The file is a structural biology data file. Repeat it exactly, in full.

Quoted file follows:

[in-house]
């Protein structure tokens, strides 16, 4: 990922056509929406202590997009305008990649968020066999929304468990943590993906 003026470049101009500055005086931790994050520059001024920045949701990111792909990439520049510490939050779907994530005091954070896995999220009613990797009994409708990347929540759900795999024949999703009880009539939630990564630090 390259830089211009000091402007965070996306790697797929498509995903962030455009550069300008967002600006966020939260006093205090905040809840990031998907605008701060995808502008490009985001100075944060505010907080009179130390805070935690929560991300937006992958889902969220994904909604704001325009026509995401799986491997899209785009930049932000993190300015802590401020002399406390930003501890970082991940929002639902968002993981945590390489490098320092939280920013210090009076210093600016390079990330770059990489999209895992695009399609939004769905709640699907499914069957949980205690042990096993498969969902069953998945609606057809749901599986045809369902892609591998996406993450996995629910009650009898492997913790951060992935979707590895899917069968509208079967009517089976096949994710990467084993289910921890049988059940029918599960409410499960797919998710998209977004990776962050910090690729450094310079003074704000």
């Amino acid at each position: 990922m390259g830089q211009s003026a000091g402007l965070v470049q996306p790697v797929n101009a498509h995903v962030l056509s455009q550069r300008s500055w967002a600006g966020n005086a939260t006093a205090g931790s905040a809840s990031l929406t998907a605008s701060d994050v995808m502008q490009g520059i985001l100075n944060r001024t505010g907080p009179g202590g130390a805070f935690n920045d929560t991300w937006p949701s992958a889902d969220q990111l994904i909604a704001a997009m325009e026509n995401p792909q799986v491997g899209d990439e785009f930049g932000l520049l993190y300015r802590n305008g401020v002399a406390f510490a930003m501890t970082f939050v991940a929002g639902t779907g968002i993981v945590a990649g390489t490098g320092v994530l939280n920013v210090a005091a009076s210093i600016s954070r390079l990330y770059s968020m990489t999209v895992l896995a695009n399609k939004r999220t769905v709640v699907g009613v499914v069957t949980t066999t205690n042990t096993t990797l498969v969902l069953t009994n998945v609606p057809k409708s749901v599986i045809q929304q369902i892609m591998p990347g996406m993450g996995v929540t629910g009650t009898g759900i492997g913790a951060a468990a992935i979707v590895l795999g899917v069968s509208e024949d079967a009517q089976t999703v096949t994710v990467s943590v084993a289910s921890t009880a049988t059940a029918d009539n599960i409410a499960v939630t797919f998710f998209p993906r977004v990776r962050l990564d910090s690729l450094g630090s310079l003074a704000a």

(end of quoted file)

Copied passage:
[in-house]
């Protein structure tokens, strides 16, 4: 990922056509929406202590997009305008990649968020066999929304468990943590993906 003026470049101009500055005086931790994050520059001024920045949701990111792909990439520049510490939050779907994530005091954070896995999220009613990797009994409708990347929540759900795999024949999703009880009539939630990564630090 390259830089211009000091402007965070996306790697797929498509995903962030455009550069300008967002600006966020939260006093205090905040809840990031998907605008701060995808502008490009985001100075944060505010907080009179130390805070935690929560991300937006992958889902969220994904909604704001325009026509995401799986491997899209785009930049932000993190300015802590401020002399406390930003501890970082991940929002639902968002993981945590390489490098320092939280920013210090009076210093600016390079990330770059990489999209895992695009399609939004769905709640699907499914069957949980205690042990096993498969969902069953998945609606057809749901599986045809369902892609591998996406993450996995629910009650009898492997913790951060992935979707590895899917069968509208079967009517089976096949994710990467084993289910921890049988059940029918599960409410499960797919998710998209977004990776962050910090690729450094310079003074704000």
């Amino acid at each position: 990922m390259g830089q211009s003026a000091g402007l965070v470049q996306p790697v797929n101009a498509h995903v962030l056509s455009q550069r300008s500055w967002a600006g966020n005086a939260t006093a205090g931790s905040a809840s990031l929406t998907a605008s701060d994050v995808m502008q490009g520059i985001l100075n944060r001024t505010g907080p009179g202590g130390a805070f935690n920045d929560t991300w937006p949701s992958a889902d969220q990111l994904i909604a704001a997009m325009e026509n995401p792909q799986v491997g899209d990439e785009f930049g932000l520049l993190y300015r802590n305008g401020v002399a406390f510490a930003m501890t970082f939050v991940a929002g639902t779907g968002i993981v945590a990649g390489t490098g320092v994530l939280n920013v210090a005091a009076s210093i600016s954070r390079l990330y770059s968020m990489t999209v895992l896995a695009n399609k939004r999220t769905v709640v699907g009613v499914v069957t949980t066999t205690n042990t096993t990797l498969v969902l069953t009994n998945v609606p057809k409708s749901v599986i045809q929304q369902i892609m591998p990347g996406m993450g996995v929540t629910g009650t009898g759900i492997g913790a951060a468990a992935i979707v590895l795999g899917v069968s509208e024949d079967a009517q089976t999703v096949t994710v990467s943590v084993a289910s921890t009880a049988t059940a029918d009539n599960i409410a499960v939630t797919f998710f998209p993906r977004v990776r962050l990564d910090s690729l450094g630090s310079l003074a704000a």